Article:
The discussion over recordings of association meetings being “public documents” has been going on for many years. Especially since the Chinese Virus created so-called “emergencies”, we saw a sudden increase of Zoom meetings and meetings that were recorded because only a very limited number of owners were allowed to attend.

But what should happen with these tape recordings? That was the $64,000 question. Could the association board members or the community association manager (CAM) just destroy these tapes?

This question came before Judge Kenneth Friedland IN THE COUNTY COURT OF THE 18TH JUDICIAL CIRCUIT IN AND FOR BREVARD COUNTY FLORIDA (Case No. 05-2022-SC-026729-XXXX-XX) and the Judge ruled that the association board and the CAM violated the Florida statutes by destroying the tape in question.

This case sets a precedent and will be published in the Florida Law Weekly and will hopefully serve as a warning to board members and community association managers to not to destroy these important recordings. HOA members have the right to inspect/copy recordings until the recordings are transferred into official written form.

TVHA member Kathryn Favata had made a public record request asking to inspect/copy the audio tape recording of the board of directors meeting held on October 11, 2021. During this meeting Favata was allegedly slandered, but she wanted to hear what was actually said since she had not attended the meeting. During the proceedings of the lawsuit the demand was made to not to destroy the recording.

Dennis Collins (Collins Realty Group Inc.), the CAM acting on behalf of board members Deborah Caldwell, Constance Allen and Diana Benton destroyed the recording anyway, contending that tape recordings are not official records subject to Florida Statutes 720.303(5). Association attorney Scott Kiernan from the law firm of Becker & Poliakoff obviously supported this opinion. As the association attorney on record, he didn’t stop the recording from being destroyed and was present at presuit mediation, defending the actions of the board during a mediation that ended without a settlement being reached.

The failure of the presuit mediation got the case into County Court and attorney George M. Gingo filed a LAWSUIT on behalf of plaintiff Kathryn Favata. The DEFENDANT’S MOTION TO DISMISS COMPLAINT filed by attorney Bryan D. McLaughlin, the attorney representing the association on behalf of the insurance company, was using the well-known excuse: An audio tape recording is not a written document as described in FS 720.303(3) or (4). The defendant’s motion to dismiss was quickly denied by Judge Kenneth Friedland. (Very interesting Hearing Transcript).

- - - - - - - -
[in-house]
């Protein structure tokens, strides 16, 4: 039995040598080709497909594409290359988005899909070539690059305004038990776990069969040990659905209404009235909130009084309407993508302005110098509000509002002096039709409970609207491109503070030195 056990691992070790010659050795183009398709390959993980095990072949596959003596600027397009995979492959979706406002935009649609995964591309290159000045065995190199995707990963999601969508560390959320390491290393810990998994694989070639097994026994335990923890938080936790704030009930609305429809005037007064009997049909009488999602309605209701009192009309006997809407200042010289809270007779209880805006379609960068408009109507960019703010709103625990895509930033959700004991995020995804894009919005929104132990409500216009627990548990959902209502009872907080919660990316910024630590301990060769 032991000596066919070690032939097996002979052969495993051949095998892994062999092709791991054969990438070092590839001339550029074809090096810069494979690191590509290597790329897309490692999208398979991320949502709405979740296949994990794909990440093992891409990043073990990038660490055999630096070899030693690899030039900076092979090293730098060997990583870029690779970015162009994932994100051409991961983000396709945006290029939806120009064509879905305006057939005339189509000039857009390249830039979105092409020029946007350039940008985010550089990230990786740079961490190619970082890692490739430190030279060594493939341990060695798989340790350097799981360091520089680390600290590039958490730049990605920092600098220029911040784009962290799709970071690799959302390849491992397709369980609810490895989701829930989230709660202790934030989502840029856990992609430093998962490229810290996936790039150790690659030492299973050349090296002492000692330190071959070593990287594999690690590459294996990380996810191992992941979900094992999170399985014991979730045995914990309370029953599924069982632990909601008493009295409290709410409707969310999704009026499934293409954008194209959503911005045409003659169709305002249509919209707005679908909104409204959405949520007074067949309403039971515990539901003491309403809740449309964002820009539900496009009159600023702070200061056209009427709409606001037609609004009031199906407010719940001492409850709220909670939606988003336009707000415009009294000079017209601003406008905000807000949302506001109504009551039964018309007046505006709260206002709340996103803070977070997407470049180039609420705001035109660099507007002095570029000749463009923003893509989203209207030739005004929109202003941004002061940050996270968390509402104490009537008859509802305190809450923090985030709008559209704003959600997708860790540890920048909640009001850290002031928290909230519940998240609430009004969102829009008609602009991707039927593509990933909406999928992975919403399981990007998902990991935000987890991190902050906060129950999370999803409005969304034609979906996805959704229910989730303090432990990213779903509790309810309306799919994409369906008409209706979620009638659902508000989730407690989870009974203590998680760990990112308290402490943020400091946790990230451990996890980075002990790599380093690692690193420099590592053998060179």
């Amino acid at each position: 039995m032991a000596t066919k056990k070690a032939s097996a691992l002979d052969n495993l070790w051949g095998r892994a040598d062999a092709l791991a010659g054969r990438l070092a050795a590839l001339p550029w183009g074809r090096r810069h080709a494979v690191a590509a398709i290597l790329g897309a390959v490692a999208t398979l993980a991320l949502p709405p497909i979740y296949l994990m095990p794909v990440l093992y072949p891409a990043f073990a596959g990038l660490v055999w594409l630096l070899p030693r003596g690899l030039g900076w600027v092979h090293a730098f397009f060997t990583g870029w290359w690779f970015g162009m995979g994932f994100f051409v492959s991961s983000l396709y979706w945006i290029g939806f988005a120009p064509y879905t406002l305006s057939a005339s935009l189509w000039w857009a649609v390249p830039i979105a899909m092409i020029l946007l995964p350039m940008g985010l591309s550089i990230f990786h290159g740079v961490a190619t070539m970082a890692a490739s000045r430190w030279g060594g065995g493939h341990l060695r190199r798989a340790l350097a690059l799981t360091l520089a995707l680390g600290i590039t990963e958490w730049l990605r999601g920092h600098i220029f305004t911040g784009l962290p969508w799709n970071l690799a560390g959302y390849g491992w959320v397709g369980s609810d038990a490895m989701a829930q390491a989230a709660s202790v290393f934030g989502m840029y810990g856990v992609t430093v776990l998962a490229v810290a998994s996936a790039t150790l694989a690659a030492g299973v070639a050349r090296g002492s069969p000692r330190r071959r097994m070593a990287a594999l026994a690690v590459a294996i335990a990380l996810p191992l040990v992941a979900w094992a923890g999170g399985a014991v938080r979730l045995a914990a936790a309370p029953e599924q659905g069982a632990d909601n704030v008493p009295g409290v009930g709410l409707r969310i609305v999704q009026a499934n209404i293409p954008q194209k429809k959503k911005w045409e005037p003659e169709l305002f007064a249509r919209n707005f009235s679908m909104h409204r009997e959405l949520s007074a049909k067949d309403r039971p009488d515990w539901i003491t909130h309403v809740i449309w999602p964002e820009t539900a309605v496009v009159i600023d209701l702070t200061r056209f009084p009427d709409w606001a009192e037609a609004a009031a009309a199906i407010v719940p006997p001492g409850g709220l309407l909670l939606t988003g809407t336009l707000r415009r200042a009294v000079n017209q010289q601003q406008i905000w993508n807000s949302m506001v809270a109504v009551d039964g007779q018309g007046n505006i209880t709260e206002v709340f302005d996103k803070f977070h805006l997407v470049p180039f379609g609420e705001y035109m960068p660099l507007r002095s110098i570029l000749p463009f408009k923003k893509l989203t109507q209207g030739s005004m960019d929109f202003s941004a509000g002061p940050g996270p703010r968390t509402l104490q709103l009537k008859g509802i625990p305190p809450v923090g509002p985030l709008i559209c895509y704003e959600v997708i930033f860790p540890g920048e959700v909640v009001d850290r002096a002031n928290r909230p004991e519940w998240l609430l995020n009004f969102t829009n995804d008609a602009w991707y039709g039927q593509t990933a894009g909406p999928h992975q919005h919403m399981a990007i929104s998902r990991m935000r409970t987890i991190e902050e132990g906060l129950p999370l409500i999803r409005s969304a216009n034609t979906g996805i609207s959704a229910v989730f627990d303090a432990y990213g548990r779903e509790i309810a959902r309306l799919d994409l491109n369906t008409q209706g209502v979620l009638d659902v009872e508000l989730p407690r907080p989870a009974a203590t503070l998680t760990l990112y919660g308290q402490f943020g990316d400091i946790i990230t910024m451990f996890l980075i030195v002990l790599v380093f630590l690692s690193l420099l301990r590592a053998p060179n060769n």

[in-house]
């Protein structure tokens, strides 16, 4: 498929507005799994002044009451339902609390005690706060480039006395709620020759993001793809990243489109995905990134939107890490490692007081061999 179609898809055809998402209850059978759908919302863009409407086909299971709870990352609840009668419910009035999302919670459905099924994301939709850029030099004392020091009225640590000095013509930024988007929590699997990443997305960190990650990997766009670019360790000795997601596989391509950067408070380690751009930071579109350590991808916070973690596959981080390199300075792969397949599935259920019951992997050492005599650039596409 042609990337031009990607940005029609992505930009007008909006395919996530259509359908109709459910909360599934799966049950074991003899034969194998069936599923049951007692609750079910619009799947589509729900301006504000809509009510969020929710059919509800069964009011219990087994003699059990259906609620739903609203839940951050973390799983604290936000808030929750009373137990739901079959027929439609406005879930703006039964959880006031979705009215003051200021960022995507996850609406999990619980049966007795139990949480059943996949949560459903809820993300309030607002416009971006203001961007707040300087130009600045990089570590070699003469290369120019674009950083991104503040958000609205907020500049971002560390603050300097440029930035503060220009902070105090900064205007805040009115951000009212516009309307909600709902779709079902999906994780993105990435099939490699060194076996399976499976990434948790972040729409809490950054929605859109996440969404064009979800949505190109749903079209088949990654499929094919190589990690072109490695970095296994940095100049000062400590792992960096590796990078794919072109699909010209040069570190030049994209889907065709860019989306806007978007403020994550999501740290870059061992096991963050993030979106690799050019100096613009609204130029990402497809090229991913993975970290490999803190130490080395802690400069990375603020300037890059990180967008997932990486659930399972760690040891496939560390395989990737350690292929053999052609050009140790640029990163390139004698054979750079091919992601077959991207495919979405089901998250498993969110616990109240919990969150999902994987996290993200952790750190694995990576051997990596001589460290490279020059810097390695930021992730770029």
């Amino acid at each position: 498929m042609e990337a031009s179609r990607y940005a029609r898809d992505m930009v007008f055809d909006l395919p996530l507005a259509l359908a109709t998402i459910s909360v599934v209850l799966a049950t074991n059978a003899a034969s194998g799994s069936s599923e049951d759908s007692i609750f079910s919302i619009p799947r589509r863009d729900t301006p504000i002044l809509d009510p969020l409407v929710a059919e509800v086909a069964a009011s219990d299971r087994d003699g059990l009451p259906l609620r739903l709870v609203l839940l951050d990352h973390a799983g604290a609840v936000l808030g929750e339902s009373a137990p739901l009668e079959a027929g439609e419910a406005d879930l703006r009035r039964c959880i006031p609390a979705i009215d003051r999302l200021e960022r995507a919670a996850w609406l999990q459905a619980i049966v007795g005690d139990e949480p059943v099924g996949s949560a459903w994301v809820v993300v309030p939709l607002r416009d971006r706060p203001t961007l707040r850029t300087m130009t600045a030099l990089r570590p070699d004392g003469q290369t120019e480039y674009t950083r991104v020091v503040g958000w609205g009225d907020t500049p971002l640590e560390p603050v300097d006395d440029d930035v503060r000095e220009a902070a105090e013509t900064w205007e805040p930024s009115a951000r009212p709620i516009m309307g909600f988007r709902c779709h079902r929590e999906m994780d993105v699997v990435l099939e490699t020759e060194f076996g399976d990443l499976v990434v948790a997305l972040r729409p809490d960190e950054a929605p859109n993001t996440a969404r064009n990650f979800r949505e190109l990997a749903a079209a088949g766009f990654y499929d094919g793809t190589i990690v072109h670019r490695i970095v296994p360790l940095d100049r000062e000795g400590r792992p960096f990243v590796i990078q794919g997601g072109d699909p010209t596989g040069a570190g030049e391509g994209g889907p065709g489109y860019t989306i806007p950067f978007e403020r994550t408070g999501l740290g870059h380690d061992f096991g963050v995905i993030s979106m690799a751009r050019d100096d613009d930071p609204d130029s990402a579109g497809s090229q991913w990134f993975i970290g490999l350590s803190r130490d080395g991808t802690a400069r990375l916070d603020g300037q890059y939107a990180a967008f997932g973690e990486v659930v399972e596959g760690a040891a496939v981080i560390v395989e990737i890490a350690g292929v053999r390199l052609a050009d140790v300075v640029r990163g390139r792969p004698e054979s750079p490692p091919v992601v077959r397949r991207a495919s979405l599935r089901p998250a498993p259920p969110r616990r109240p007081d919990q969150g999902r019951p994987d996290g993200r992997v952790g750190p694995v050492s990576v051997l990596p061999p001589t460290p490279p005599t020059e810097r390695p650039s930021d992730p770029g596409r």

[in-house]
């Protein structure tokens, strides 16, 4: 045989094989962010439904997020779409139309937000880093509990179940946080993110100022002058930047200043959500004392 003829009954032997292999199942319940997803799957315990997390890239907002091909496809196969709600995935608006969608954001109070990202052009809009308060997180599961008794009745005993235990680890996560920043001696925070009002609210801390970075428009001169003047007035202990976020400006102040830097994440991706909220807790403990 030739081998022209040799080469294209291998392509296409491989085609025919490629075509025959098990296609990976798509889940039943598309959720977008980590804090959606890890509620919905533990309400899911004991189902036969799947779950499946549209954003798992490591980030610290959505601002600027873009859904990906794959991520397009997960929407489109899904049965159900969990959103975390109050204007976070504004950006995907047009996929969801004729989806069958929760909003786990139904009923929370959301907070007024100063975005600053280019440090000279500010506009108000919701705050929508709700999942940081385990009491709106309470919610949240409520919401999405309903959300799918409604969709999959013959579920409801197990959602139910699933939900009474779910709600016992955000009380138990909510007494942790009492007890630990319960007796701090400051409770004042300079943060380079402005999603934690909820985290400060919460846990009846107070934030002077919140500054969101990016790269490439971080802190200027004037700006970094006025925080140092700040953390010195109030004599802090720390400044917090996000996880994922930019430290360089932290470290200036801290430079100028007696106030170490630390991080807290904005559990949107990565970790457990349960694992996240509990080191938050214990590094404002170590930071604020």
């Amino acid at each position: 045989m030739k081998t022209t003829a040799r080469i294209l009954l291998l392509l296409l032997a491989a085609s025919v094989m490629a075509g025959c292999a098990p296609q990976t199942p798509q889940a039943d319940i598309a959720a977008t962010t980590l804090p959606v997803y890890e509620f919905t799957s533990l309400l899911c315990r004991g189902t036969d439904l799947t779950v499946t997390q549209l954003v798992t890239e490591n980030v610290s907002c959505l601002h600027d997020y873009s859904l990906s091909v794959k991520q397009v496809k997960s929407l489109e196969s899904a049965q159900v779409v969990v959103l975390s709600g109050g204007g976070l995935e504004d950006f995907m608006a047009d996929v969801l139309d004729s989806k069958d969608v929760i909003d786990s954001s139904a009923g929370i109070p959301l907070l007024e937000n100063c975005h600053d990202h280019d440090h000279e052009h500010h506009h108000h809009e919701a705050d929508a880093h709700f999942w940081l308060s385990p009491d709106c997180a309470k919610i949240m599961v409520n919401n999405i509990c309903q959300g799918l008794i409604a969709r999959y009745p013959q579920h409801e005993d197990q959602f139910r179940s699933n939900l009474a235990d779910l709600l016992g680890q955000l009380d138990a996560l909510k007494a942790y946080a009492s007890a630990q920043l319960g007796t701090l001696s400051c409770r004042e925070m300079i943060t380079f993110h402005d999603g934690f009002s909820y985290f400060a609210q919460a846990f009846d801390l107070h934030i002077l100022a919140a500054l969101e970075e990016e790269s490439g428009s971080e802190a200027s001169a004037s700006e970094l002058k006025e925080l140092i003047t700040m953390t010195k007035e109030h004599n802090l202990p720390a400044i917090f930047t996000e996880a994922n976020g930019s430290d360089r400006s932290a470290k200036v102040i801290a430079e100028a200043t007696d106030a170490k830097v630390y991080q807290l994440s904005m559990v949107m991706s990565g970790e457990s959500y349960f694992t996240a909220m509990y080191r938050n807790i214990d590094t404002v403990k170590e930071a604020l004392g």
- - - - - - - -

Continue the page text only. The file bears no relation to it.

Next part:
After many more motions and amended motions Judge Kenneth Friedland signed on March 31, 2023, a FINAL CONSENT JUDGMENT FOR PLAINTIFF. In his final ruling the judge stated: “As to Plaintiff’s Count I for violation of Florida Statutes 720.303(5), judgment is granted for Plaintiff Kathryn Favata.” and “Defendant TVHA is permanently enjoined from destroying tape recordings of Board of Directors meetings until reduced to an official written form.”

I think this judgment is a clear warning for board members and community association managers not to destroy tape recordings. Destroying the tape is costing all members of the Tennis Village Homeowners Association, Inc. in Titusville tens of thousands of dollars – and you can be sure that the next renewal notice for the D&O insurance policy will be a lot higher.

This is another lawsuit that makes me wonder why all community members have to pay for the unwillingness of board members and CAMs to follow the laws!